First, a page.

Vermont has always been a state sticking to independent principles. Tucked away in the Northeast, Vermont real estate is a very good deal.
From the first day of existence, Vermont has always had a major independent streak. The first state to outlaw slavery, Vermont actually refused to join other states in the formation of the United States. Eventually becoming the fourteenth state in the Union, Vermont maintains a strong independent streak with the first same sex marriage laws, the only socialist party Senator in Congress and laws severely limiting the use of billboard advertising. Overall, Vermont is a state where strong community values are expressed and privacy is appreciated.
Located on the shores of Lake Champlain, Burlington is the biggest city in Vermont with a population of roughly 45,000. Located close to Montreal, Canada, the city has an odd, charming Canadian atmosphere, but with an interesting catch. The city is also the home to the University of Vermont, which carries with it a strong college influence. This mix gives the city a unique feel with development being restricted and walking spaces and parks favored over mass housing developments. As with all cities in the Northeast, the onset of fall turns Burlington in a city bursting with colors.
Stowe is a small town in Vermont, but I have to mention it. Located in forested, rolling hills, Stowe is the single best place to watch the leaves turn in fall in the United States. To say there is a burst of color is to understate the situation completely. It is simply amazing, so much so that I recommend it for people keeping a list of 100 things they want to do in their life.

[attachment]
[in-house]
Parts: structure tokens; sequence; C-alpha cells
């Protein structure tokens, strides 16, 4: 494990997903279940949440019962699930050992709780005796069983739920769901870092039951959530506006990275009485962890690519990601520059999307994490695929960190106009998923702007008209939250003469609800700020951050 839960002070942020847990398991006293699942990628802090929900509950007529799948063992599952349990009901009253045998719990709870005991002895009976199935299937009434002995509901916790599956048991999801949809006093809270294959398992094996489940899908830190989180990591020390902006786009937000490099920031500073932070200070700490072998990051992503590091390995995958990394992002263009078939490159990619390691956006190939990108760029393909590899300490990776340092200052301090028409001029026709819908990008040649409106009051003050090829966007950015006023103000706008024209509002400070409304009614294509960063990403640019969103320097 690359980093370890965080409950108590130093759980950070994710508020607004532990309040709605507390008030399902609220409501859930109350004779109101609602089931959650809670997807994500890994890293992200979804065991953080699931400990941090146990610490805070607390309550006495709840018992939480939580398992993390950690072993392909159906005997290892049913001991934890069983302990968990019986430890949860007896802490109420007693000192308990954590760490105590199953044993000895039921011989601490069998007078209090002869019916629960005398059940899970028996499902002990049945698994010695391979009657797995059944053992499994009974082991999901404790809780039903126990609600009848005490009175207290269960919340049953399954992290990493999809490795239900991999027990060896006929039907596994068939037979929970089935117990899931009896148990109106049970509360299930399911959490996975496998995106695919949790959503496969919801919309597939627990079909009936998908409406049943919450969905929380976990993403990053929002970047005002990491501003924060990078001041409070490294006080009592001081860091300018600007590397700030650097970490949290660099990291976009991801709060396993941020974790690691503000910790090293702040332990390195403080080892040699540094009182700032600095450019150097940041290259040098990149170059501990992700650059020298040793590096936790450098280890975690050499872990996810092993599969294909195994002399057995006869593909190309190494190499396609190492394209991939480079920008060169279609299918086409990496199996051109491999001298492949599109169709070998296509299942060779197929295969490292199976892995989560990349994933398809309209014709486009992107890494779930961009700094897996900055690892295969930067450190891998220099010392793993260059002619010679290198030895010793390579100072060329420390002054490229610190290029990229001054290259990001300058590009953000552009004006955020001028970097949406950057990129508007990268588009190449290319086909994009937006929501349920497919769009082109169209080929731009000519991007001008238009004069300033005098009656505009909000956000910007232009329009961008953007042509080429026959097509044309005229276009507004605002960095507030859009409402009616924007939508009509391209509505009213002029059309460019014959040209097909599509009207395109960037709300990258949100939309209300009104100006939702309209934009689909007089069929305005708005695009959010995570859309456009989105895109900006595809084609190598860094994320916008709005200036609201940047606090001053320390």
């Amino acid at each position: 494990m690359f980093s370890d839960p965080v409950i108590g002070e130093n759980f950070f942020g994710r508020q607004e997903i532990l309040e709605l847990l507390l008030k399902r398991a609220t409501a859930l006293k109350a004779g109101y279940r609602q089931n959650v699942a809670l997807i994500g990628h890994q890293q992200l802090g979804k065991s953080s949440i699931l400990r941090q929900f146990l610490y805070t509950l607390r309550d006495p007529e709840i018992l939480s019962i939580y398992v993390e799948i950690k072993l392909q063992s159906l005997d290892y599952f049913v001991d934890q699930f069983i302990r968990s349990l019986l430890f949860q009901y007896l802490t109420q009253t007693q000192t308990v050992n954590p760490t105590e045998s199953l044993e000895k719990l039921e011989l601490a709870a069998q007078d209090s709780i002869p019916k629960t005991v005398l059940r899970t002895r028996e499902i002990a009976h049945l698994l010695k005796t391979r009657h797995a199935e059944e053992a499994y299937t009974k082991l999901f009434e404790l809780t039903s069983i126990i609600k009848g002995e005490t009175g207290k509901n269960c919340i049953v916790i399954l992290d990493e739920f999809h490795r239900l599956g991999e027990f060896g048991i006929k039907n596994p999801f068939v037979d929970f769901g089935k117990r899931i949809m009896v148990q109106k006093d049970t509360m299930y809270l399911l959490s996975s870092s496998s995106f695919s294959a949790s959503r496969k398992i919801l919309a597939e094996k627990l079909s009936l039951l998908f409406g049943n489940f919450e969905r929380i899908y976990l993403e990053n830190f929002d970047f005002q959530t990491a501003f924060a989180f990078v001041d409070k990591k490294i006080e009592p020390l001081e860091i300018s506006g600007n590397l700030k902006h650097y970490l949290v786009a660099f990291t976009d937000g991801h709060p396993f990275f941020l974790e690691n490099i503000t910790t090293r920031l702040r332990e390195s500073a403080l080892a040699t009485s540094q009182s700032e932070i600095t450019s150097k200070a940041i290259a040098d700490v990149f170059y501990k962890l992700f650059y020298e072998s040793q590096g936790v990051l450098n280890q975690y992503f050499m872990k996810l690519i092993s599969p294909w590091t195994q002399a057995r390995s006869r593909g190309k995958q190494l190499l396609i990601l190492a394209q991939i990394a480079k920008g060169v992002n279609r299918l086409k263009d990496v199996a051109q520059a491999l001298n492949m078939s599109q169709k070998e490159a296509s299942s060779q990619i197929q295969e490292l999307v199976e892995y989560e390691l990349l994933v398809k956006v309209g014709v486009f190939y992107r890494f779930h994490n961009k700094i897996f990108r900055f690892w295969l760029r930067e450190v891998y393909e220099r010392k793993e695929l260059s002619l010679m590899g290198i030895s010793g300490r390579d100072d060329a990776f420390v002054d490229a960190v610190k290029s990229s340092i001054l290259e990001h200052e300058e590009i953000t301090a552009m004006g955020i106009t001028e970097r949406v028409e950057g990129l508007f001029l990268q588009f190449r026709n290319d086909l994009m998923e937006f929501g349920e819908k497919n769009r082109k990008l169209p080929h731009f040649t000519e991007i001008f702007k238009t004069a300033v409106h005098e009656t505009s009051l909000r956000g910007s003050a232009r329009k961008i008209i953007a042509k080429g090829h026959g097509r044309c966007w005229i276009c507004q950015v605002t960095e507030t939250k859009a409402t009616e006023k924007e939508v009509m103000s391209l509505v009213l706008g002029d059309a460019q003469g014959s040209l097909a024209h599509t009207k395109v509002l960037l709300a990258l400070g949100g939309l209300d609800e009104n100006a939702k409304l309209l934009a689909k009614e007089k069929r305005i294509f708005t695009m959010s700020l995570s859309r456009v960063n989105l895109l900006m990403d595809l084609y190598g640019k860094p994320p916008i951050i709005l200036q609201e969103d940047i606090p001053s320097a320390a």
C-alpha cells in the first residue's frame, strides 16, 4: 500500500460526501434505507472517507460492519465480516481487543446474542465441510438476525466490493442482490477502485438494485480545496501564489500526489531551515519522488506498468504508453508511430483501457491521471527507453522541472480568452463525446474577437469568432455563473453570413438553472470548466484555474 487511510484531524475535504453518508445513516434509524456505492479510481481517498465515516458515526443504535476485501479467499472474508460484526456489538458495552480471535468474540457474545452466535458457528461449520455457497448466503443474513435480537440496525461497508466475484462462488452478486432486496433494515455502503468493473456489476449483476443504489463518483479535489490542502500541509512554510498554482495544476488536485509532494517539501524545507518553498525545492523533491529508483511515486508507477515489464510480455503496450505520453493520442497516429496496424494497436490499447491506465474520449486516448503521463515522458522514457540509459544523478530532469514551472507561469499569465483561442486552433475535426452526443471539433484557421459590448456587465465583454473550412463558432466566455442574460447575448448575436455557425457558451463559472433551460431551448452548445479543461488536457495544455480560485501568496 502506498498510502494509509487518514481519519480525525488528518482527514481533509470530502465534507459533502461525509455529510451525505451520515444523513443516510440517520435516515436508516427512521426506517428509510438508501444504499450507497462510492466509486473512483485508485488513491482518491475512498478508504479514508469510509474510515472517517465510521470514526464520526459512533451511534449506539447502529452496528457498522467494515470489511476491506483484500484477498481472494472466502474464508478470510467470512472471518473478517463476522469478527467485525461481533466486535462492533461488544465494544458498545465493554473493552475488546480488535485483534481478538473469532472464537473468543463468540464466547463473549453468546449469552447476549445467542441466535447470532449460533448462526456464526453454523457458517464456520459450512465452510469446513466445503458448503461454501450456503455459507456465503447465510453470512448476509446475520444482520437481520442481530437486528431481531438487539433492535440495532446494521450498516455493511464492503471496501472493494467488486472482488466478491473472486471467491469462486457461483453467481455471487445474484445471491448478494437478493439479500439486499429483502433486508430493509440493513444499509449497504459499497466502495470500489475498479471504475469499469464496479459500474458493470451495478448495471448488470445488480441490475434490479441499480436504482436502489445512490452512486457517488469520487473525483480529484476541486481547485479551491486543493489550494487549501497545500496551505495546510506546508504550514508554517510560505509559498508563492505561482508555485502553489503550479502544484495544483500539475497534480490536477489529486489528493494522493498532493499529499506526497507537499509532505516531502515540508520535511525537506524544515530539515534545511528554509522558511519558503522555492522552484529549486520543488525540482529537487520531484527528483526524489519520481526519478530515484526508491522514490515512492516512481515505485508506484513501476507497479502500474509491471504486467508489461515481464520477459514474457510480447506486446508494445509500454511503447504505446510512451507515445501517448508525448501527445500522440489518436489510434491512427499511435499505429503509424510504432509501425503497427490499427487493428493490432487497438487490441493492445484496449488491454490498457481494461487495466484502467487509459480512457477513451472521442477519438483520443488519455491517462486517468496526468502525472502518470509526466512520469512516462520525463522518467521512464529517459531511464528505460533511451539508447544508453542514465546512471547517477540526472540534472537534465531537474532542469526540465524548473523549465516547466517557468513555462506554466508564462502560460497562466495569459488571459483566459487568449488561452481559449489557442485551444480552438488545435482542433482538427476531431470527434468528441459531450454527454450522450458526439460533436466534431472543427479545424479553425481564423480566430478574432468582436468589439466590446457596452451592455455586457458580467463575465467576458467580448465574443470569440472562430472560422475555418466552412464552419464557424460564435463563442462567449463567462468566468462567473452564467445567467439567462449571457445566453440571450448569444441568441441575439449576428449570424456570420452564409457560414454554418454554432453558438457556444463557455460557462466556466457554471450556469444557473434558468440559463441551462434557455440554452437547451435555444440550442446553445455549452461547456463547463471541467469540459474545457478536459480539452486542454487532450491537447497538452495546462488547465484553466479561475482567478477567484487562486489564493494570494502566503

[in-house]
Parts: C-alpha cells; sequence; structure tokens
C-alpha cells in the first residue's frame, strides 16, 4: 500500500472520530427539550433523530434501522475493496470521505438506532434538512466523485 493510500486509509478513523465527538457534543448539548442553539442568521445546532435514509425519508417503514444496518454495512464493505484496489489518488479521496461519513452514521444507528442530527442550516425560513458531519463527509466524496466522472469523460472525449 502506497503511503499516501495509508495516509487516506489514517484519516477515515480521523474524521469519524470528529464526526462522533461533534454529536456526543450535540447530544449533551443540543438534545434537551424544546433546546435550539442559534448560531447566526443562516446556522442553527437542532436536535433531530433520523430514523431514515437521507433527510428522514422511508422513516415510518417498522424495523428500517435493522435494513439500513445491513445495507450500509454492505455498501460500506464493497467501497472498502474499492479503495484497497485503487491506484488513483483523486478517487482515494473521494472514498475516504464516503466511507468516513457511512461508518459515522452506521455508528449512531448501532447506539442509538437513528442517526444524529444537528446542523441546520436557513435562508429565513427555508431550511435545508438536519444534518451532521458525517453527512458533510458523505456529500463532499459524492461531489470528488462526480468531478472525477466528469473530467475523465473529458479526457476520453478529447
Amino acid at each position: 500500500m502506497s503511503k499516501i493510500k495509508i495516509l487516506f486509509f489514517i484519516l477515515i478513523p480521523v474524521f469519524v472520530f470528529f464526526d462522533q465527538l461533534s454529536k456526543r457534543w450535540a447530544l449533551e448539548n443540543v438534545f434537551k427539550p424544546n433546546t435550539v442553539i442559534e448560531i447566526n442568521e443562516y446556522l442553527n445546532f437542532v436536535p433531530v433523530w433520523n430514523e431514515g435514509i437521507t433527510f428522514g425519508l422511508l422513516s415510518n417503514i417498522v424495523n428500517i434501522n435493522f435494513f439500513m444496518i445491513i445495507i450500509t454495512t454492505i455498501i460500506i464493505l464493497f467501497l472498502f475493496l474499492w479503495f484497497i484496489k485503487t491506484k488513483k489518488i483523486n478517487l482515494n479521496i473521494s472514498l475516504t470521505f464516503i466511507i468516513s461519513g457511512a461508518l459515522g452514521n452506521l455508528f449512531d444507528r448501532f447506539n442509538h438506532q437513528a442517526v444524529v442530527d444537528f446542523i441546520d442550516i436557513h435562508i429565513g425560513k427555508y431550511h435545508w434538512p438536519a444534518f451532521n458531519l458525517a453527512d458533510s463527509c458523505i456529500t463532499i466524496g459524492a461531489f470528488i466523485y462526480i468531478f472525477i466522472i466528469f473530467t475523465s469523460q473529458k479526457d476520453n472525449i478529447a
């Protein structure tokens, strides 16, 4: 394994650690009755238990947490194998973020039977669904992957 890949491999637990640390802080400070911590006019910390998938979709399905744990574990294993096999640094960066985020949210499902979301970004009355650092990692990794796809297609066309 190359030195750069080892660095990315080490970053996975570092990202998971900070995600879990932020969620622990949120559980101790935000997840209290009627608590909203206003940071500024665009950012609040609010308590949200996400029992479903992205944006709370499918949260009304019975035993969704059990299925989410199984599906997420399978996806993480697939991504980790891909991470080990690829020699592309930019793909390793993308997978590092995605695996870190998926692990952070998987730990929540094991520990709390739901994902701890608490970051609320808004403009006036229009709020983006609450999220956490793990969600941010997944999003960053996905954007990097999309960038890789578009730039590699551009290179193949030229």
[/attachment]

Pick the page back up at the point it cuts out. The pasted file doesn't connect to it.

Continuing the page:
The town of Stowe is a classic, historic Northeastern location. The center of the town is a historic village and, frankly, the place you should try to live. Due to its location next to a major ski resort, the town has seen an explosion of condos and less interesting housing around the perimeter. Still, Stowe is definitely a place worth considering in the Northeast.
Vermont Real Estate
Vermont real estate prices are very reasonable in relation to the state surrounding it. A single-family residence in Burlington will run $335,000 on average, a price generally found throughout the state.
With such reasonable real estate prices, one might think the appreciation rate in Vermont is modest. In truth, property appreciated at a rather surprising 15 percent in 2005.